Viewing entries in
External HEVC news

Comment

MPEG / ITU-T successor to HEVC/H.265 is called Versatile Video Coding (VVC)

The Joint Video Experts Team (JVET), a collaborative team formed by MPEG and ITU-T Study Group 16's VCEG commenced work on a new video coding standard to be known as Versatile Video Coding (VVC) at this meeting. The primary objective of VVC is to provide a significant improvement in compression performance over the existing HEVC standard, aiding in deployment of higher-quality video services and emerging applications such as 360° omnidirectional immersive multimedia and high-dynamic-range (HDR) video. The development of the VVC standard is expected to be completed in 2020. The two bodies issued a joint Call for Proposals, and the responses were evaluated at the San Diego meeting. Responses to the call were received from 32 organizations, with some demonstrating compression efficiency gains of typically 40% or more when compared to using HEVC. The gain was measured in extensive formal subjective tests conducted by independent test labs. Both 360° omnidirectional video and HDR video were tested as well as conventional dynamic range video. Particular effectiveness was shown on ultra-high definition (UHD) video test material. The results of this very successful call led to creation of a first draft, a test model for simulation experiments, and a technology benchmark set for the VVC project. The new standard is expected to enable the delivery of UHD services at bit rates that today are used to carry HDTV. Alternatively, using VVC would enable twice as much video content to be stored on a server or sent through a streaming service

Comment

Comment

NGCodec Quote in Amazon Press Release on the new F1 instance announcement

“Cloud video encoding is exploding, but traditional software approaches need massive CPU resources and cannot deliver the video quality and latency necessitated by new applications. We have developed a next generation video encoder that, using FPGA hardware acceleration, offers low latency and low cost while maximizing video quality to keep up with today’s broadcasting standards,” said Oliver Gunasekara, Chief Executive Officer and co-founder, NGCodec. “AWS is the first cloud provider to add FPGA instances, which provide massive acceleration. In just three weeks, we ported our RealityCodec™ H.265/HEVC encoder to the new F1 instance type to enable AWS Cloud customers to leverage the benefits of higher video quality, lower latency, and lower cost for live H.265/HEVC video encoding. Updating our install base globally will be as simple as publishing a new Amazon FPGA image and re-launching F1 instances.”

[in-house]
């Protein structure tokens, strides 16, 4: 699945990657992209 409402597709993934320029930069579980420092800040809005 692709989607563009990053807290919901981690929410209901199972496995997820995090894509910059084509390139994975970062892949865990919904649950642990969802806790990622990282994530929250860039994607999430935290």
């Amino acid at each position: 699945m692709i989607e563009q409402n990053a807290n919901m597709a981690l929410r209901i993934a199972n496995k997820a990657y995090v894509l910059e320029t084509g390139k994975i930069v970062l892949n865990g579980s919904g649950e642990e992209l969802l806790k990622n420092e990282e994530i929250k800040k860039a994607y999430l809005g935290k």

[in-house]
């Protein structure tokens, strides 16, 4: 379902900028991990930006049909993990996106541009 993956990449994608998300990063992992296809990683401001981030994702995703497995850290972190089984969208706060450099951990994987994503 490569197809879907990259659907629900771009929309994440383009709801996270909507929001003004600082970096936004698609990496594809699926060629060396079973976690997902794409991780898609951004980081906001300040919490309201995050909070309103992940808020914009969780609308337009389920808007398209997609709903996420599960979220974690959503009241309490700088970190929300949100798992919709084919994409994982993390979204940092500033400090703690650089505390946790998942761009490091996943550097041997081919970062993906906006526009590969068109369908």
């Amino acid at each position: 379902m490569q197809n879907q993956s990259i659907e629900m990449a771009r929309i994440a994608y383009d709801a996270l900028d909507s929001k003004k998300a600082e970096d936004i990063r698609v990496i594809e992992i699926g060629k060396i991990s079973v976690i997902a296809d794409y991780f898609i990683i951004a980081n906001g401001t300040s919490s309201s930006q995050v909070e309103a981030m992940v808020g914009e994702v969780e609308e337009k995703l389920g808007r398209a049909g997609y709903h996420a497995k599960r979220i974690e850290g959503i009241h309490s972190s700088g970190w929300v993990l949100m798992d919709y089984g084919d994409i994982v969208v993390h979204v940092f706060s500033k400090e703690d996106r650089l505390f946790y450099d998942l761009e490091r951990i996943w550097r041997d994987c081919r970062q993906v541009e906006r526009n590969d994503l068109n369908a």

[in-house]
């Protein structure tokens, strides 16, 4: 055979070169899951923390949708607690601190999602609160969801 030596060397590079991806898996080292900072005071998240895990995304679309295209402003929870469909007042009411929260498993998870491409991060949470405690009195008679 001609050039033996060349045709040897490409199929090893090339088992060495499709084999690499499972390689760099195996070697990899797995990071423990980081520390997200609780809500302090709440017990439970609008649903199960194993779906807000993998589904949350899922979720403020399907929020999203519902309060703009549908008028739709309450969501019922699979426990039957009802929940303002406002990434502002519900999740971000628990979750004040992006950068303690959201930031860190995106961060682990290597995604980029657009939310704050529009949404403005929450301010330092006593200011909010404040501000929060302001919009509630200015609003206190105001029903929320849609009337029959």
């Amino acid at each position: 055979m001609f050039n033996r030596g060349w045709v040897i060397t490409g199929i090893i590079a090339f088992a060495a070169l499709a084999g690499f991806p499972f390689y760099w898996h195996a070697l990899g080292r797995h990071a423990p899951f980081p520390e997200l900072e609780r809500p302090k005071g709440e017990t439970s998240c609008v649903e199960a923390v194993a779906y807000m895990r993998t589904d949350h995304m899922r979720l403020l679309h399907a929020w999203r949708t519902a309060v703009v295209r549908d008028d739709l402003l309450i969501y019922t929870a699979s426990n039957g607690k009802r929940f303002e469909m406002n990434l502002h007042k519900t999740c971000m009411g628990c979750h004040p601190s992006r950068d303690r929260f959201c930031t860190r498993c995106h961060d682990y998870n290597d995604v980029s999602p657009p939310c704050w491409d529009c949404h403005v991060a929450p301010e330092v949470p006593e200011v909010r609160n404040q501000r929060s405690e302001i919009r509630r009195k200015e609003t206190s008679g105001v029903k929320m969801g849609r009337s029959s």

The full Amazon Press Release is here: AWS Announces Seven New Compute Services and Capabilities to Support an Even Wider Range of Workloads

 

Comment

UHD Alliance Defines Premium Home Entertainment Experience

Comment

UHD Alliance Defines Premium Home Entertainment Experience

Today the UHD Alliance released details of its new logo program. You can read the press release here. This is great news for consumer and I recommend anyone purchasing a TV who cares about image quality to purchase a set with this logo.

The key spec requirements are:

Devices

Image Resolution: 3840x2160
Color Bit Depth: 10-bit signal
Color Palette (Wide Color Gamut)
Signal Input: BT.2020 color representation
Display Reproduction: More than 90% of P3 colors
High Dynamic Range SMPTE ST2084 EOTF
A combination of peak brightness and black level either:
More than 1000 nits peak brightness and less than 0.05 nits black level OR More than 540 nits peak brightness and less than 0.0005 nits black level

Distribution (content)

Image Resolution: 3840x2160
Color Bit Depth: Minimum 10-bit signal
Color: BT.2020 color representation
High Dynamic Range: SMPTE ST2084 EOTF

Content Master

Image Resolution: 3840x2160
Color Bit Depth: Minimum 10-bit signal
Color: BT.2020 color representation
High Dynamic Range: SMPTE ST2084 EOTF
The UHD Alliance recommends the following mastering display specifications:

Display Reproduction: Minimum 100% of P3 colors
Peak Brightness: More than 1000 nits
Black Level: Less than 0.03 nits



Comment